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Thesis (M.S.)—University of Nebraska—Lincoln, 1968. Department of Animal Science.


Copyright 1968, the author. Used by permission.


Researchers have known for many years that it takes more feed to produce live weight gain in ruminants than in nonruminants. It is also known that ruminants derive their major energy supply from volatile fatty acids, rather than from glucose as monogastrics do.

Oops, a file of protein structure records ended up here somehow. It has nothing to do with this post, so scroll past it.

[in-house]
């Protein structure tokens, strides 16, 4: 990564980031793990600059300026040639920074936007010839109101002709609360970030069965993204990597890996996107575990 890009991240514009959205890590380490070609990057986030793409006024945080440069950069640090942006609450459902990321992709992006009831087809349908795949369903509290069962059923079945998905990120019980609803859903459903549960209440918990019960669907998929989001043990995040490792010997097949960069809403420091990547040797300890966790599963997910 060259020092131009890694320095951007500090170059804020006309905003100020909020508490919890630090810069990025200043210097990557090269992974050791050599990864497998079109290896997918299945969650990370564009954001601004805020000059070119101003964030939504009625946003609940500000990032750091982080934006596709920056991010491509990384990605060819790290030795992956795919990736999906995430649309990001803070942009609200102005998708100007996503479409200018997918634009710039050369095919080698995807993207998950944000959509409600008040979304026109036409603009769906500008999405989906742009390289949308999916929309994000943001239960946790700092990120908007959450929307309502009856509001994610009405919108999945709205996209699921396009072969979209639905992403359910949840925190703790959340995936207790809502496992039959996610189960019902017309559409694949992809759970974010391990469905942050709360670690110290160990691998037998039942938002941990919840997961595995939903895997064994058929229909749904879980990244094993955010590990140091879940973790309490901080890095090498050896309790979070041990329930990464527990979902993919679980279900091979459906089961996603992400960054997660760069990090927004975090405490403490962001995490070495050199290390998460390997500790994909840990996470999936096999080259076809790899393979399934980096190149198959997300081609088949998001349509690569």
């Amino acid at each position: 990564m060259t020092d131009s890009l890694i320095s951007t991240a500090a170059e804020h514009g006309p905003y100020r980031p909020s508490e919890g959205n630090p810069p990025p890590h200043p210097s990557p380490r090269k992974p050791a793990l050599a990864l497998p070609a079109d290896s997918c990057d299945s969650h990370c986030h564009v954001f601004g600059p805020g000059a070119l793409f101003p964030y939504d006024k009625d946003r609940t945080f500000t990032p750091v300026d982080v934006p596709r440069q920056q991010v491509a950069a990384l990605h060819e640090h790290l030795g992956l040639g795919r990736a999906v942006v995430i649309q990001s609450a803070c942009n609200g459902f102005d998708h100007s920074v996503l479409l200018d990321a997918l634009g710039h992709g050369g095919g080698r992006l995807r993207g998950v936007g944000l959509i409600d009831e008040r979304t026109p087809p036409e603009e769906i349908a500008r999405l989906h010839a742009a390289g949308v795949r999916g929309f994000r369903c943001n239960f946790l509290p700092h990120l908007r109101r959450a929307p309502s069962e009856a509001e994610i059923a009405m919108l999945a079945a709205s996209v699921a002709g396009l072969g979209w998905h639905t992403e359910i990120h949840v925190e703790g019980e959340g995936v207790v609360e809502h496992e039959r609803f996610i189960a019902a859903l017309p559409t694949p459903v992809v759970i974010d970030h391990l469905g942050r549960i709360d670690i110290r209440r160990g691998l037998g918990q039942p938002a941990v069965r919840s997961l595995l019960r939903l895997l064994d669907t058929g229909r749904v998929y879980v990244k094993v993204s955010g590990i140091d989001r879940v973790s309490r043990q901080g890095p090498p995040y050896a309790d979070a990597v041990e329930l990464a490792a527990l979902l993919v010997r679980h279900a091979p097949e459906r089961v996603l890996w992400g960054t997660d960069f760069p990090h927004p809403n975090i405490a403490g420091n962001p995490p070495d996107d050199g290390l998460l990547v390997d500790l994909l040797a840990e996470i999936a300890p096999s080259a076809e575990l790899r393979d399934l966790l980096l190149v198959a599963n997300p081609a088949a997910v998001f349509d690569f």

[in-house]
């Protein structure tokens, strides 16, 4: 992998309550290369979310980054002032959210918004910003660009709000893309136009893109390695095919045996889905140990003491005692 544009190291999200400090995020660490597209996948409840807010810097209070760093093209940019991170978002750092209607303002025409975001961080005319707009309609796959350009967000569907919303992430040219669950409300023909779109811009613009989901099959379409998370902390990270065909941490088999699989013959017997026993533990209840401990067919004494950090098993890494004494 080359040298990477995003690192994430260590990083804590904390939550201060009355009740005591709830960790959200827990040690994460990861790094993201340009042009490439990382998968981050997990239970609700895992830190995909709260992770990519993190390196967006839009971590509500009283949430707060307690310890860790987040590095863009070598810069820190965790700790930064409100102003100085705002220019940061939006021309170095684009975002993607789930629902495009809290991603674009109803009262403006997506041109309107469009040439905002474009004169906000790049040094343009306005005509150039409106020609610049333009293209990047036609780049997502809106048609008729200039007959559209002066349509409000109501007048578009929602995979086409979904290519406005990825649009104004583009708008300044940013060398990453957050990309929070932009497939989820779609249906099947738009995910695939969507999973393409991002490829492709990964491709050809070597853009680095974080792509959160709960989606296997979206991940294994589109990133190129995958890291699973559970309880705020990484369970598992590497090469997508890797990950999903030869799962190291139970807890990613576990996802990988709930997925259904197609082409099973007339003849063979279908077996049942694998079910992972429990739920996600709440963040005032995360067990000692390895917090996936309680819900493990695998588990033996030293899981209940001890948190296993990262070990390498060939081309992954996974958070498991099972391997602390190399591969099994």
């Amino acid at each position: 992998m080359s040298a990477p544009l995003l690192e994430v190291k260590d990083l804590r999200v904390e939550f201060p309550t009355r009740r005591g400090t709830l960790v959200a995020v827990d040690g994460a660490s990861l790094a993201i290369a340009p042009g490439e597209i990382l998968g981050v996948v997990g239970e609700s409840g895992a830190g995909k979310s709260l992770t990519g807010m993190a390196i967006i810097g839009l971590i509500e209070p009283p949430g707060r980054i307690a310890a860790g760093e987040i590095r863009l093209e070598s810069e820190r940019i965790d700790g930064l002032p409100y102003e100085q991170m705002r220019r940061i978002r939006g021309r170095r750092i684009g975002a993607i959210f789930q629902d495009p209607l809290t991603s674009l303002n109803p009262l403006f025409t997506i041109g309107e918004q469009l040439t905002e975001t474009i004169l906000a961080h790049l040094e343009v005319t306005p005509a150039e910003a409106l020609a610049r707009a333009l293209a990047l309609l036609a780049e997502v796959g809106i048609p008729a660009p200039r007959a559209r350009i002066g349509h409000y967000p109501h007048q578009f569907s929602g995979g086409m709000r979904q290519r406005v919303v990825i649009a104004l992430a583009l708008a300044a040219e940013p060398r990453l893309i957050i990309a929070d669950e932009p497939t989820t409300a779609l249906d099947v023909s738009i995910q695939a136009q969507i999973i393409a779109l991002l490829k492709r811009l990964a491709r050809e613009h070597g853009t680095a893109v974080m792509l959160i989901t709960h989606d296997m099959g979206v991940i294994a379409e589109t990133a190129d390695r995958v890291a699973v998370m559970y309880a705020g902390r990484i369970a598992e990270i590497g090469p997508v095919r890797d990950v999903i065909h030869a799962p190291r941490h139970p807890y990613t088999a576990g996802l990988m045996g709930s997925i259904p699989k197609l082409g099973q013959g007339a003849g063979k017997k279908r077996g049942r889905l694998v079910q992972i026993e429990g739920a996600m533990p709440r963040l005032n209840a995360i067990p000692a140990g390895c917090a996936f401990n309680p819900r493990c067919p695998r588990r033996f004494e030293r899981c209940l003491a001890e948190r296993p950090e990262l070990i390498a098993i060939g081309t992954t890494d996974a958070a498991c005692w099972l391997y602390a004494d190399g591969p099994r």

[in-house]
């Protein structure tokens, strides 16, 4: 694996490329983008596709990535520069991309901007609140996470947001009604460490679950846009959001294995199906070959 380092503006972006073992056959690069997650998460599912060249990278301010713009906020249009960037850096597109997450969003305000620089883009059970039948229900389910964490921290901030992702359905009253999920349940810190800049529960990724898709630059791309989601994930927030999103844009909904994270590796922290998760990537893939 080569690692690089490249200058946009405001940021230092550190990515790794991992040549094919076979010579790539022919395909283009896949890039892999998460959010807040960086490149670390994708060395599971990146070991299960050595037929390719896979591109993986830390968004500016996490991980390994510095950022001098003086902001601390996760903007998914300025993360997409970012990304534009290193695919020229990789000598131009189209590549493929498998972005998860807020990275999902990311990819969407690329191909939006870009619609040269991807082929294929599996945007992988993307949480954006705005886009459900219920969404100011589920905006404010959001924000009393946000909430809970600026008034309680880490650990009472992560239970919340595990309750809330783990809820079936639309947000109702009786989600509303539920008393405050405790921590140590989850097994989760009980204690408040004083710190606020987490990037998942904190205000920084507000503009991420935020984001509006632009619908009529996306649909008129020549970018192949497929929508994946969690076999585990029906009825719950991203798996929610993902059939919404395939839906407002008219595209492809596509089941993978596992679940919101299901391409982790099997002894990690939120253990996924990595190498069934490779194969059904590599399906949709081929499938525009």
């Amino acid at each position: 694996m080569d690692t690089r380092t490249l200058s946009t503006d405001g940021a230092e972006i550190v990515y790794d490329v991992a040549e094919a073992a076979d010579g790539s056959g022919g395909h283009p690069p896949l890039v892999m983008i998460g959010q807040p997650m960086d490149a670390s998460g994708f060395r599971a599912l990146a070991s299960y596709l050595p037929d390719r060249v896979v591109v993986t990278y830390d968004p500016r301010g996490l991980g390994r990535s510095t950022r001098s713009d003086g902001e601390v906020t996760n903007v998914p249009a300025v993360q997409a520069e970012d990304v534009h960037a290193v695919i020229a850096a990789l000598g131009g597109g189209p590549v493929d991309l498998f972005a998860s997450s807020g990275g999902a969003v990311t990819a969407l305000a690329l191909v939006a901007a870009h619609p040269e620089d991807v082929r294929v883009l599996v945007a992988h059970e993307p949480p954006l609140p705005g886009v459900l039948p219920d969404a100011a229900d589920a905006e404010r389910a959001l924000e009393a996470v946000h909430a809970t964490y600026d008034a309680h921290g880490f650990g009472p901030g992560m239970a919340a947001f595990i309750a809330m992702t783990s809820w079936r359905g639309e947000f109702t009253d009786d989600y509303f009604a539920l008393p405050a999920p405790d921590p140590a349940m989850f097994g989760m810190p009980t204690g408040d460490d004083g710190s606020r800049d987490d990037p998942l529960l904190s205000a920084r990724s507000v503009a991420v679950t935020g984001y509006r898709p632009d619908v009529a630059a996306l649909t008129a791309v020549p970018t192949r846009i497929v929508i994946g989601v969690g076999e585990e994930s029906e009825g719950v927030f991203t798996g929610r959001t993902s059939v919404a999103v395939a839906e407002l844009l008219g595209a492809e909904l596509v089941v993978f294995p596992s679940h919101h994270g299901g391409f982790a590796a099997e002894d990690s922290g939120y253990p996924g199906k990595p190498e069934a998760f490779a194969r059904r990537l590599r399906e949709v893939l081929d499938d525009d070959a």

The study of protein and energy in the ruminant does merit considerable attention, especially their relationship at the tissue level. The problem arises however, in trying to avoid the rumen fermentation the normally occurs.

Three experiments were conducted to determine the effect of glucose and casein on ration digestibility and nitrogen utilization by steers. The first experiment involved a series of three metabolism trials with 6 Hereford steers. The second experiment involved 4 fistulated Hereford steers in a 4 x 4 Latin Square design. There was a series of four metabolism trials with 4 treatments. In experiment 3, 4 intact Hereford steers were used in another 4 x 4 Latin Square design utilizing 4 different rations and 4 metabolism trials.

Advisor: Walter Woods